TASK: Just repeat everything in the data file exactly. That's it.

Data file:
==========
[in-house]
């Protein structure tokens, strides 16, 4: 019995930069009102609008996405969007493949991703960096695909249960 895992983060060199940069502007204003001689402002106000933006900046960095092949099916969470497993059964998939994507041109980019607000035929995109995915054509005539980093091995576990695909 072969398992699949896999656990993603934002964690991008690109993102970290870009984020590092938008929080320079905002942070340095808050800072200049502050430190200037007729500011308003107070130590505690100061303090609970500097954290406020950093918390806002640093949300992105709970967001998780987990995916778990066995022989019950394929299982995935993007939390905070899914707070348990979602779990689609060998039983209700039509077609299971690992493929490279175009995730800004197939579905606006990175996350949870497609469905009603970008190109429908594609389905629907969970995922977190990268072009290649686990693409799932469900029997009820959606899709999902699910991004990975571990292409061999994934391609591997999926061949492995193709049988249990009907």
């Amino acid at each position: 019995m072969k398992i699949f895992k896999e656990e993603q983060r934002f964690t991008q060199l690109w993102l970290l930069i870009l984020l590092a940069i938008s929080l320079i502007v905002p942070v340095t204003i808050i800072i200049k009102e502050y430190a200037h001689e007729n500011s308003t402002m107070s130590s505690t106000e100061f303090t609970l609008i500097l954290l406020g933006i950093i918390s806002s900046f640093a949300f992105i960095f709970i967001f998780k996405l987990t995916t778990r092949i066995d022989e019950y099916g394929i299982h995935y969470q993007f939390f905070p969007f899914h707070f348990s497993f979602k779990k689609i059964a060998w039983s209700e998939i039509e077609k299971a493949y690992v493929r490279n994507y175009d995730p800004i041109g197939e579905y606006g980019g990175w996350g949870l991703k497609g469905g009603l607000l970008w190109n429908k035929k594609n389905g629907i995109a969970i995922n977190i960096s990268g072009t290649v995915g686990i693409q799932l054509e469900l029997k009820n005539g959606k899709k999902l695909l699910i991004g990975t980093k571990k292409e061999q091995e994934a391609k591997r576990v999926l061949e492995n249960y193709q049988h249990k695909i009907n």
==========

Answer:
[in-house]
């Protein structure tokens, strides 16, 4: 019995930069009102609008996405969007493949991703960096695909249960 895992983060060199940069502007204003001689402002106000933006900046960095092949099916969470497993059964998939994507041109980019607000035929995109995915054509005539980093091995576990695909 072969398992699949896999656990993603934002964690991008690109993102970290870009984020590092938008929080320079905002942070340095808050800072200049502050430190200037007729500011308003107070130590505690100061303090609970500097954290406020950093918390806002640093949300992105709970967001998780987990995916778990066995022989019950394929299982995935993007939390905070899914707070348990979602779990689609060998039983209700039509077609299971690992493929490279175009995730800004197939579905606006990175996350949870497609469905009603970008190109429908594609389905629907969970995922977190990268072009290649686990693409799932469900029997009820959606899709999902699910991004990975571990292409061999994934391609591997999926061949492995193709049988249990009907």
């Amino acid at each position: 019995m072969k398992i699949f895992k896999e656990e993603q983060r934002f964690t991008q060199l690109w993102l970290l930069i870009l984020l590092a940069i938008s929080l320079i502007v905002p942070v340095t204003i808050i800072i200049k009102e502050y430190a200037h001689e007729n500011s308003t402002m107070s130590s505690t106000e100061f303090t609970l609008i500097l954290l406020g933006i950093i918390s806002s900046f640093a949300f992105i960095f709970i967001f998780k996405l987990t995916t778990r092949i066995d022989e019950y099916g394929i299982h995935y969470q993007f939390f905070p969007f899914h707070f348990s497993f979602k779990k689609i059964a060998w039983s209700e998939i039509e077609k299971a493949y690992v493929r490279n994507y175009d995730p800004i041109g197939e579905y606006g980019g990175w996350g949870l991703k497609g469905g009603l607000l970008w190109n429908k035929k594609n389905g629907i995109a969970i995922n977190i960096s990268g072009t290649v995915g686990i693409q799932l054509e469900l029997k009820n005539g959606k899709k999902l695909l699910i991004g990975t980093k571990k292409e061999q091995e994934a391609k591997r576990v999926l061949e492995n249960y193709q049988h249990k695909i009907n």